January 20, 2008
Brian finally got up around nine, shook off the night before, and joined me for breakfast before I headed out. It was a good time to chat about our respective trips, share more about our lives with each other, and just be human beings (if that makes any sense to you). I enjoyed sharing some of my Baja journey with Brian and while I expected I might catch up with other riders on the way, I didn’t know who that will be or how it would go. And so I am thankful for connecting with another man who has similar stories as mine, and the mutual encouragement we gave each other on the larger journey of life. We got back to the Inn, I rolled the bike out of the lobby, I loaded it up and headed out.
That’s the thing with traveling like this: your life intersects with another person’s for a brief moment, then your paths diverge. You have your journey and they have theirs. And I am coming to accept that this is simply the way life is. And while it brings with it a degree of sadness, a deeper gratitude exists there. I am grateful to have met these people who are a part of this experience of mine, and in that are indelibly affixed into my life. I feel the same about Ian, the Lamberts, Sabine, and others I have met. It is a gift to be grateful for the moments I share with others on this journey of life, no matter how long or short these shared times are to be.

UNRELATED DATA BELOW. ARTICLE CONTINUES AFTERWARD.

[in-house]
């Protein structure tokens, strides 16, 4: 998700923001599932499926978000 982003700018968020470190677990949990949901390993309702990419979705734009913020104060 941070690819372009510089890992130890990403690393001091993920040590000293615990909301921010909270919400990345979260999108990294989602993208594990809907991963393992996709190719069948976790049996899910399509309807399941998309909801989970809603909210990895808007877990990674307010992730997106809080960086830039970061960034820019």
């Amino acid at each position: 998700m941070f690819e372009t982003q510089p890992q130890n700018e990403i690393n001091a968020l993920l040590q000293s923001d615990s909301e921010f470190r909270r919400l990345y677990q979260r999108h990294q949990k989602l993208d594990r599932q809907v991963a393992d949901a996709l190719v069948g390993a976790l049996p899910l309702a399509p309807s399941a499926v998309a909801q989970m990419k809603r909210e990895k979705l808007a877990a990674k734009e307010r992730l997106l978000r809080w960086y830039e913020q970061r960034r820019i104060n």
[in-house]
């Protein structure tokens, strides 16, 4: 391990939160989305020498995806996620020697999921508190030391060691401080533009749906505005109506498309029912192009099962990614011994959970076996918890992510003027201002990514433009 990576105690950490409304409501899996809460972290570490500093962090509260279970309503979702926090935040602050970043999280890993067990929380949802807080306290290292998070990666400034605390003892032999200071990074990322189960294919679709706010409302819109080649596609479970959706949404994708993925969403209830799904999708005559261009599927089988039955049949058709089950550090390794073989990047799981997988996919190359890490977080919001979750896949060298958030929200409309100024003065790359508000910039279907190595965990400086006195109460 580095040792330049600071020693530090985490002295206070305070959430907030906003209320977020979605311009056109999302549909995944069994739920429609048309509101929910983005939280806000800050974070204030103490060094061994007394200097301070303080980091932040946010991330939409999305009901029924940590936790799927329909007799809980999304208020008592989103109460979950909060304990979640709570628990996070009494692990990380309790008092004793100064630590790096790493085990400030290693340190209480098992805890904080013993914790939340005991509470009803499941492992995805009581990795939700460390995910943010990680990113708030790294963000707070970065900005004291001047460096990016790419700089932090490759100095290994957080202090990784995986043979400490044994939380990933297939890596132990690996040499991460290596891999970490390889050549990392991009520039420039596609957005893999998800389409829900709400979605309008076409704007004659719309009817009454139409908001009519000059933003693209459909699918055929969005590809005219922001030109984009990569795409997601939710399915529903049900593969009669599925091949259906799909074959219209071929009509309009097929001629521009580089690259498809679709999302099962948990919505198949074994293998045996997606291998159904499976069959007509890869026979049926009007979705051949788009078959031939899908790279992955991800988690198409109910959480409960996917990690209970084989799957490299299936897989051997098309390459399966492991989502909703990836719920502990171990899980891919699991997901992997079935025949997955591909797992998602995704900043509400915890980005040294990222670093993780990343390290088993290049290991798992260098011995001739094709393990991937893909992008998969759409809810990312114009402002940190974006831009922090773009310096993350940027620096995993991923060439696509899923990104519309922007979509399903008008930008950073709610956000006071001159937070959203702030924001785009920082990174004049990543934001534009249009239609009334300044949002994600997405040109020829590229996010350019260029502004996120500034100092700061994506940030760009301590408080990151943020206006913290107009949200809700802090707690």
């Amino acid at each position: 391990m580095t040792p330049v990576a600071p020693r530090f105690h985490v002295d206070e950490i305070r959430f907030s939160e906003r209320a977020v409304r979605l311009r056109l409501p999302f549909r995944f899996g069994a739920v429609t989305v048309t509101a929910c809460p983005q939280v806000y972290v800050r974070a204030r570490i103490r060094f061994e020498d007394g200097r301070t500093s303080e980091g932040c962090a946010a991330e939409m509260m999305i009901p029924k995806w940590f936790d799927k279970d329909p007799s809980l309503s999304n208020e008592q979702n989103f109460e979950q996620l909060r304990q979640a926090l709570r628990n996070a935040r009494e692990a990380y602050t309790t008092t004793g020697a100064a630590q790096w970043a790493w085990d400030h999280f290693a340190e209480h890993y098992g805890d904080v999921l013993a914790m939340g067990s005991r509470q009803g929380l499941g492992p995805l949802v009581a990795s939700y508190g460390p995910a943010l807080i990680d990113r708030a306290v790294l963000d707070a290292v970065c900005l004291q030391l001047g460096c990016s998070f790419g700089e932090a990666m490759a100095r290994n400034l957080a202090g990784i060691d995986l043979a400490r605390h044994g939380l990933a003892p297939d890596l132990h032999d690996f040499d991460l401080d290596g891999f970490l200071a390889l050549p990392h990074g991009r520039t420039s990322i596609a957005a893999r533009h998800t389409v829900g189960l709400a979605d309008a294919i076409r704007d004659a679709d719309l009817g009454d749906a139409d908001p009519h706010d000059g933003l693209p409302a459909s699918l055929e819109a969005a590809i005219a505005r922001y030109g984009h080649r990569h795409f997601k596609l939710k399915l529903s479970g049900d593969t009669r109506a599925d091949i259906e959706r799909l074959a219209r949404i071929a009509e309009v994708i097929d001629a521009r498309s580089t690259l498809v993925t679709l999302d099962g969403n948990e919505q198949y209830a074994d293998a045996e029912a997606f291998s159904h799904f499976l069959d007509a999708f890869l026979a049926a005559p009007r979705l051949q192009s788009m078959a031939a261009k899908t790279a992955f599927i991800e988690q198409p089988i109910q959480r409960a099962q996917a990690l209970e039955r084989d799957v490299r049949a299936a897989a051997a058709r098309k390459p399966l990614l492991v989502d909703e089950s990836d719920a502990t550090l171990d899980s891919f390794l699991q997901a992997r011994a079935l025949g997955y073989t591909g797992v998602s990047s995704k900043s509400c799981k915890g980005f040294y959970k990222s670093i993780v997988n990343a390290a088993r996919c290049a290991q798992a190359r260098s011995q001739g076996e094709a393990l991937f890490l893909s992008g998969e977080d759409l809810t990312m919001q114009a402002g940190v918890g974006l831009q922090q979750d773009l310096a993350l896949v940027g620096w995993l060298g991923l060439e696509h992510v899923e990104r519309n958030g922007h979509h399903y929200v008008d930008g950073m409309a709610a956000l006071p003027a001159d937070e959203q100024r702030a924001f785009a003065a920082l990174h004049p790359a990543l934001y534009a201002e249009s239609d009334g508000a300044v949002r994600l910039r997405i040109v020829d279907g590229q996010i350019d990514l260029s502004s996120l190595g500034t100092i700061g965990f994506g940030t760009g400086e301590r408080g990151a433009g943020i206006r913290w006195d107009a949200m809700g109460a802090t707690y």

As I left Cabo I drove to the southern most point I could get to – “Land’s End” – took this picture for posterity, and headed to La Paz.I stopped into Todos Santos on the way to take some pictures of the mission there. Todos Santos is a quaint little town just off the Pacific and near the Tropic of Cancer. It has a really good vibe there and having more time (next time…), TS is a place I’d like to stay for a couple days.
Moving on from there I arrived into La Paz and immediately felt the largesse of the place. Cabo, La Paz – so different from the rest of my trip in Baja but Baja nonetheless. At first I didn’t want to spend much time in large cities – small towns and villages seem more “Baja.” But after some thought I decided: had I not gone to Cabo and La Paz I wouldn’t have had the full Baja experience. So, grateful to be in the capital city of Baja, I found my hotel and headed down to the malecon – the very popular beach boardwalk in La Paz.I sat for a long time near the big gazebo in the plaza attached to the malecon reading Rumi, journaling, people watching and enjoying the sunset. The malecon is the heartbeat of the city and on this Sunday night, many came to walk the boardwalk and cruise their cars along the boulevard. All the cruising made it feel small town and reminded me of my younger days “cruising chicks.” Ha!
So as I walked around, wouldn’t you know it but I ran into Sabine. She was staying in the same hotel as I was, so we grabbed dinner at a local taqueria near the hotel and after went back to the malecon and walked and talked until late. I retired to my room and after talking with Heather for a few minutes (I so miss our evening talks/prayers), feel asleep to the cries of a baby next door. Obviously I was tired!